In studies bearing on the blood supply of the brain, a number of authors have recently stressed the contributions of the circulus arteriosus to the hypothalamus.1 In the present study, when the branches of the circulus were traced out (fig. 1), it was observed that many of them sent terminals into the depths of the brain to supply various areas of the internal capsule (fig. 2). This communication deals with several interesting observation made in the course of this study.
My method of approach in dissection of these arteries consisted in identifying a certain vessel of the circulus, following a particular twig peripherally until it disappeared within the brain substance and then, by carefully scraping away the overlying tissue, tracing the vessel to its termination.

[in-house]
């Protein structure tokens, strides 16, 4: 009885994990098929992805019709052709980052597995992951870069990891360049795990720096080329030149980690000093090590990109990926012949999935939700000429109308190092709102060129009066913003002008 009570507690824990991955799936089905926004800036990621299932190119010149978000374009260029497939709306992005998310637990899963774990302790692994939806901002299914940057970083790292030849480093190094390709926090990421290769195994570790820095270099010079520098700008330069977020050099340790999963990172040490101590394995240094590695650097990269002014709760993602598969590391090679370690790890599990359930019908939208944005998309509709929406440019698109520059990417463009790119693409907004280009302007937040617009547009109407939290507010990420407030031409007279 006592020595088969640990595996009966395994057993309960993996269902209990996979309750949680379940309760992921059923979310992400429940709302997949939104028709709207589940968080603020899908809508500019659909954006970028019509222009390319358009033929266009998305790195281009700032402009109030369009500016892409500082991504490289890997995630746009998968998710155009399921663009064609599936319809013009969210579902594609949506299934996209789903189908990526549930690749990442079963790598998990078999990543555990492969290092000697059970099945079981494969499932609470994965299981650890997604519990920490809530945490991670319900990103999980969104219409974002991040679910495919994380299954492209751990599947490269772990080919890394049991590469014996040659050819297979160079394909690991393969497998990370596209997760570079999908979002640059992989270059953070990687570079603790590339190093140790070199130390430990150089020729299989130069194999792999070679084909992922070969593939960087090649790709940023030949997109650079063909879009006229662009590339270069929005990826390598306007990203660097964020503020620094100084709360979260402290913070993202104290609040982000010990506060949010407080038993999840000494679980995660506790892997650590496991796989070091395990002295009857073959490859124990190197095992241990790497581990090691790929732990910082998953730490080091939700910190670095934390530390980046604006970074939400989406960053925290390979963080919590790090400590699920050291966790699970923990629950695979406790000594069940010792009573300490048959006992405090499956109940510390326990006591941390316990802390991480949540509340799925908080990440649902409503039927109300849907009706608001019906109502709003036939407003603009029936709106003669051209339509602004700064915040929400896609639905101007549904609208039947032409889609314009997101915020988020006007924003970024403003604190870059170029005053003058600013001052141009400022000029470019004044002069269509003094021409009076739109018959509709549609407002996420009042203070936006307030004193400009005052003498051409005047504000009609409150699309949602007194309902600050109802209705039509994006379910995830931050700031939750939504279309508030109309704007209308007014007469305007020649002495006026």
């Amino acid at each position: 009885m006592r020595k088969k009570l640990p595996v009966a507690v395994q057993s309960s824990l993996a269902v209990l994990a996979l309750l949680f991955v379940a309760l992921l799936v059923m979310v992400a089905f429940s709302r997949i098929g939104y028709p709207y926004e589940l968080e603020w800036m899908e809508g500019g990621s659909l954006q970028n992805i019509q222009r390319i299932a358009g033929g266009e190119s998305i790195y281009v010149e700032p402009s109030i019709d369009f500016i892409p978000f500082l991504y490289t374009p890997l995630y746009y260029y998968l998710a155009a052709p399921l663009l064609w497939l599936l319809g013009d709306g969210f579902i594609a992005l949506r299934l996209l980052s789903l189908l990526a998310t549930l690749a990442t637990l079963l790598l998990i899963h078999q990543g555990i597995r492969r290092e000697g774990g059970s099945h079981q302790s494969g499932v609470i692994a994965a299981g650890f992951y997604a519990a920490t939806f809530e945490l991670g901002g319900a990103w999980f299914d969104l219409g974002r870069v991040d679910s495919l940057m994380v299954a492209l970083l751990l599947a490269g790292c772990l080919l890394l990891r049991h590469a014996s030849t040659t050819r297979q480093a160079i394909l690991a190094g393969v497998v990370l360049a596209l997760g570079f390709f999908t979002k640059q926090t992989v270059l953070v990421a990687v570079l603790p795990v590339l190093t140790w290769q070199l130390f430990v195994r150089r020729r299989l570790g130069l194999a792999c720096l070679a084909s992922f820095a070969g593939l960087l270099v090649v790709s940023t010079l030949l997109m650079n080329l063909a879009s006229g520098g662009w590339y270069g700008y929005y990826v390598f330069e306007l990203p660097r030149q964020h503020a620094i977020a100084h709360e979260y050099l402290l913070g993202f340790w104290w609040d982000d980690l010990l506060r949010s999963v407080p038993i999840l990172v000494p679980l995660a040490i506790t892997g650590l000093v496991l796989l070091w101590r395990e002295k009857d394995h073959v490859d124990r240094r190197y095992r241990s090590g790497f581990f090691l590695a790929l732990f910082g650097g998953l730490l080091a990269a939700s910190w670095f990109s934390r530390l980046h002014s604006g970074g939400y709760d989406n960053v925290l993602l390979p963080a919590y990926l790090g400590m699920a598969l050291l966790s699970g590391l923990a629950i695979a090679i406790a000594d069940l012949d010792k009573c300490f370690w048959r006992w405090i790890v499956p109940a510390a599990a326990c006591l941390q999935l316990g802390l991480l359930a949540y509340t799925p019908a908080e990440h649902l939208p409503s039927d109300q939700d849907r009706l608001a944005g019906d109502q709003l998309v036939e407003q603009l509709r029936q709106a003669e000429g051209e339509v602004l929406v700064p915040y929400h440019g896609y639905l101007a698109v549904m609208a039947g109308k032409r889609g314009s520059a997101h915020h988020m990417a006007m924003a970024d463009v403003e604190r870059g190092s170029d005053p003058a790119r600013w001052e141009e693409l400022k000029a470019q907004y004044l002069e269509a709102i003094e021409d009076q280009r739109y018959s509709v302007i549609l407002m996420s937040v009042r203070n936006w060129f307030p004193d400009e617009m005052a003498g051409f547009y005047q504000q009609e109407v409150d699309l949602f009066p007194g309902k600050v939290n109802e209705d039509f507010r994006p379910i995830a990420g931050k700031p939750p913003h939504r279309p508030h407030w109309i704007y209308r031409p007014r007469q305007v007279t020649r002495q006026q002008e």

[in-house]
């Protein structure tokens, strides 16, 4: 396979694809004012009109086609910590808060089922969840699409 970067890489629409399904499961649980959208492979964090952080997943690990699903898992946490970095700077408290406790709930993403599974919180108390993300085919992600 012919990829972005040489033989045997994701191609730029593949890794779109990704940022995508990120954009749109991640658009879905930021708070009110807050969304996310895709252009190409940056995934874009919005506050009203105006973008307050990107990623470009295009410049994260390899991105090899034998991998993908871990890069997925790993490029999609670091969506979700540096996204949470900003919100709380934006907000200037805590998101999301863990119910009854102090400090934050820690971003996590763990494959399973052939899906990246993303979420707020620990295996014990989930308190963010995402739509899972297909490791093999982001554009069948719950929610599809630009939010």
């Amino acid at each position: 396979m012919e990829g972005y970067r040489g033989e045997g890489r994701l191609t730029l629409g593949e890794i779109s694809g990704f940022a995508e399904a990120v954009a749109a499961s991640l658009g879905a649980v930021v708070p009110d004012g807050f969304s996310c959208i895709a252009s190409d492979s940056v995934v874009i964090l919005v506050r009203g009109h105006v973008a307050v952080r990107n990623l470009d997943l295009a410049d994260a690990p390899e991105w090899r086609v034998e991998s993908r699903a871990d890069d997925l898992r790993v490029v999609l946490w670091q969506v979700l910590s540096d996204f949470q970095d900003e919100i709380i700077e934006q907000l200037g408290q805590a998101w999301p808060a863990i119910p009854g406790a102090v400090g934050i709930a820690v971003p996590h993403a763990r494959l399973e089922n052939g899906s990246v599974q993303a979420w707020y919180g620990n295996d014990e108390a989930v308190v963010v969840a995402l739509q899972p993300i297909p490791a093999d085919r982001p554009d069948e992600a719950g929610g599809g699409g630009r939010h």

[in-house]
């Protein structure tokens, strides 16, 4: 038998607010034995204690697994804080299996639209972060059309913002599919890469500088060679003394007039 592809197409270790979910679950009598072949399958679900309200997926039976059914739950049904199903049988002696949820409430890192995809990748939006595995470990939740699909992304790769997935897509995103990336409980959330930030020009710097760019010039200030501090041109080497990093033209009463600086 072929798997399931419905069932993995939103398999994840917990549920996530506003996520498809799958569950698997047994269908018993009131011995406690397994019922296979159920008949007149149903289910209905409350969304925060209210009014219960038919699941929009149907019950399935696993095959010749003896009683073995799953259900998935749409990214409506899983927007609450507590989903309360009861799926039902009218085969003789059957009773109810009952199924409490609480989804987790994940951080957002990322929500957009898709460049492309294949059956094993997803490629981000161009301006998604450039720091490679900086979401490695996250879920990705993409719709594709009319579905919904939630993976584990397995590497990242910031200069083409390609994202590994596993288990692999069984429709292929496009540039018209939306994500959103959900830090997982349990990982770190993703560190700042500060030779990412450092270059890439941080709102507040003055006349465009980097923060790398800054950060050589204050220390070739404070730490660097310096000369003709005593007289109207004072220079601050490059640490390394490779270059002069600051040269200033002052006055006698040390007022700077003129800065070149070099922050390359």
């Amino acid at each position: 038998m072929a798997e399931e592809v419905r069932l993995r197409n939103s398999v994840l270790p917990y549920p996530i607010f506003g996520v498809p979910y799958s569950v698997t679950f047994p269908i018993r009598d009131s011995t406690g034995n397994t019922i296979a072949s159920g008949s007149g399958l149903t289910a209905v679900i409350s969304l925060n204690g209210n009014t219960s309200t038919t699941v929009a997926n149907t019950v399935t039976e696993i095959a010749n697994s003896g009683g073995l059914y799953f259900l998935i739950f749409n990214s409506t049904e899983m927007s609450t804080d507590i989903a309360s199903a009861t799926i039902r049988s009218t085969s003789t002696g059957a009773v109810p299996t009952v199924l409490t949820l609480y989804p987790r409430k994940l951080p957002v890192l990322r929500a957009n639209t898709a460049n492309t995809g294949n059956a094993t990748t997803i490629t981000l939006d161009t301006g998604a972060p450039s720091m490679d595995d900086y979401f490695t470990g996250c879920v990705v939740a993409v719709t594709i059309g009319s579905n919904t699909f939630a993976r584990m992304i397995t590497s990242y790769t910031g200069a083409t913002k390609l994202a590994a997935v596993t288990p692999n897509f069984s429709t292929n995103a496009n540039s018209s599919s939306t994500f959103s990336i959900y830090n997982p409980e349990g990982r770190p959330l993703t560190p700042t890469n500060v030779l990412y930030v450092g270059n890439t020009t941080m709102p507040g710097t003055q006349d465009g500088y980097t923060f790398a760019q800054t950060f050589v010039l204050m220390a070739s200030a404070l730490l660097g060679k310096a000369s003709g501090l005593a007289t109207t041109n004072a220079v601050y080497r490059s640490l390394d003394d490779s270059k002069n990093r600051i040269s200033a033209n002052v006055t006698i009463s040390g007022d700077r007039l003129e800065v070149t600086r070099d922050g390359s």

It was found that fixed brains were better suited for this purpose than fresh brains since the brain substance was more crumbly, and therefore
RUBINSTEIN HS. RELATION OF CIRCULUS ARTERIOSUS TO HYPOTHALAMUS AND INTERNAL CAPSULE. Arch NeurPsych. 1944;52(6):526–530. doi:10.1001/archneurpsyc.1944.02290360098009
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